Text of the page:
“How long will the treatment take?” she asks. She’s thinking of Paris. A long time, she’s told. She should be prepared to miss a lot of school.
“We’ll take it a step at a time, Becky,” says Bob, rubbing her back. “We’ll get through it.”
Becca nods her head, trying to take it all in, staring at the floor.
TWO DAYS LATER, BOB, SUE AND BECCA area at Johns Hopkins, where Becca is being seen by a pediatric oncologist and undergoing a five-day series of consultations and tests; in between, the family is staying with Sue’s brother in Baltimore.
Although each case of cancer is different, the initial diagnostic tests for solid tumors like Becca’s are fairly standard: an MRI to get a better picture, CT scans to check for metastases to other areas of the body, a series of blood studies. The doctor spends some time explaining childhood cancers. Most, he says, occur in the blood and brain, few have a genetic cause, and, unlike many adult-onset cancers, most can’t be linked to specific behaviors. Becca’s tumor is quite rare. He describes a treatment plan that included chemotherapy, surgery and radiation.
He gives Becca survival odds of 60 percent.
“Which means we have a 40 percent chance of losing her” is Sue’s devastated response. Bob says it’s better than 50-50, but Sue says 40 is cutting it way too close.
Sue is numb and exhausted. She and Bob have slept fitfully in the days since Becca’s diagnosis, taking turns crying in each other’s arms, waking in the morning stunned to find that their nightmare remains real. “This is something that happens to other people,” Sue keeps thinking.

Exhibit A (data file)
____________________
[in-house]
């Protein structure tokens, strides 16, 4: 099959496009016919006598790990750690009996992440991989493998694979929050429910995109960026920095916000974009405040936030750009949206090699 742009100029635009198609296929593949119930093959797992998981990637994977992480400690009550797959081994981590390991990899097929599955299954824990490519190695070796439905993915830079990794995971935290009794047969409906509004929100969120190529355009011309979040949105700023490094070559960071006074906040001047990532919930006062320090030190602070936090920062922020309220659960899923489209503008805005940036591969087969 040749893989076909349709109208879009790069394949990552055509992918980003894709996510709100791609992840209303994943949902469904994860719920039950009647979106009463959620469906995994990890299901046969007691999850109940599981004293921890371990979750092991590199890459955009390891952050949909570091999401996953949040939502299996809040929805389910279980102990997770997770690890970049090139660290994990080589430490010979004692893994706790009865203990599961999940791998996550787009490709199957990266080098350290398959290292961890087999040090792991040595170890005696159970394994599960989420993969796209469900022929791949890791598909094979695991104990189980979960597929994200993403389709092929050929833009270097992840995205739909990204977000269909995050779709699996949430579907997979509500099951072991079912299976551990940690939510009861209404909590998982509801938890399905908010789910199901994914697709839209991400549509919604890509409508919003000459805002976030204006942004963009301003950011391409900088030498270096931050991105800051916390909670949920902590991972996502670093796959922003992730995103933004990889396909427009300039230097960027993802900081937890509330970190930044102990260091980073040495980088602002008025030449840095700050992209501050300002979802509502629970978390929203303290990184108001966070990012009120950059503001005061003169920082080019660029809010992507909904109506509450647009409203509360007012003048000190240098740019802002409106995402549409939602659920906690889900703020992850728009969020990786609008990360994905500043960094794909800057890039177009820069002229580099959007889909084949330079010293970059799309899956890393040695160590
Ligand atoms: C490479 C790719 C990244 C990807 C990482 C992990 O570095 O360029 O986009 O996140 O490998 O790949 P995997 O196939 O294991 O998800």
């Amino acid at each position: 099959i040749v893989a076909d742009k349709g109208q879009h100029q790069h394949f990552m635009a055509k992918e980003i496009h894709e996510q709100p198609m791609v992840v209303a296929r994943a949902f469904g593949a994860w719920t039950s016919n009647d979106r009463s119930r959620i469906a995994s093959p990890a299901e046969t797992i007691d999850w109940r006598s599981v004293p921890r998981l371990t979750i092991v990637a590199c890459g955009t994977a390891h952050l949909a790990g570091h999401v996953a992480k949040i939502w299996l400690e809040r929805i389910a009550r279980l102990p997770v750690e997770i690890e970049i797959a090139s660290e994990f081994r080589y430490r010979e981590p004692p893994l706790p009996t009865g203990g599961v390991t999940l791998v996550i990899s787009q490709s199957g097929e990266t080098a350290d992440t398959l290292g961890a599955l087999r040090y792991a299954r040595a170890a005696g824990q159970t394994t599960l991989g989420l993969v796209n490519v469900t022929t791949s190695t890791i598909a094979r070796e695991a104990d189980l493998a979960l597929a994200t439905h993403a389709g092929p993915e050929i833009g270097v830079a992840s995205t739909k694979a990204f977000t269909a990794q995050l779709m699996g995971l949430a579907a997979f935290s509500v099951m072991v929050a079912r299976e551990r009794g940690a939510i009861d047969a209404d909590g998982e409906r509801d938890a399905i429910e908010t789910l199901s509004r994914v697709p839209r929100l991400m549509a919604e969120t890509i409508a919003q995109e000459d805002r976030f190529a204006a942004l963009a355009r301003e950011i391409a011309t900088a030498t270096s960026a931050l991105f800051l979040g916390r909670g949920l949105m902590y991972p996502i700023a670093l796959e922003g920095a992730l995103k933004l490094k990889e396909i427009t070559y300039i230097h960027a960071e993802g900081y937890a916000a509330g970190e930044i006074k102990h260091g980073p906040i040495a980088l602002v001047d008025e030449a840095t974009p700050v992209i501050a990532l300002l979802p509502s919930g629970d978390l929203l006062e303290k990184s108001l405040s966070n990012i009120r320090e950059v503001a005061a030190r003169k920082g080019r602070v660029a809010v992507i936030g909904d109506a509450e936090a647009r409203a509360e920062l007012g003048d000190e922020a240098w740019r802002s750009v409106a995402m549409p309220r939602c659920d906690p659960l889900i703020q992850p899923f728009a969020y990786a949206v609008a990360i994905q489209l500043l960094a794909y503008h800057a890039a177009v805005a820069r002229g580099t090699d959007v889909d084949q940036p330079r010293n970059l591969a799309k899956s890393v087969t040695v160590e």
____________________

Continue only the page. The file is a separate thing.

Becca has been sharing the news of her illness with her friends.
“Guess what?” she says in calls to the Two Amys and Meghan. “You know that bump I have? It’s cancer.” When they start to cry and ask if she’s going to die, she finds herself comforting them, instead of the other way around. It flips her out to hear them so upset, and she decides not to tell anyone else for a while, especially when she doesn’t even feel sick.
The doctor at Johns Hopkins recommends that Becca be treated closer to home, at the Children’s Hospital of Philadelphia (CHOP), as she may develop serious infections during her therapy and need emergency treatment. CHOP, some 30 miles from Doylestown, won’t be around the corner. But Johns Hopkins will be too far way if Becca is hot with fever.
They leave Johns Hopkins on Halloween day, a Friday. For Bob and Sue, the ride home is both more sober than the one to Baltimore and more purposeful. They now have a suggested treatment protocol, a referral to the oncology department at CHOP, and a fierce new resolve that Becca is going to make it. Becca seems preoccupied, but not morbidly so. The diagnosis is hitting her in this way: Her life is about school, her friends, her trip to Paris. Take those away, and she might as well be dead anyway.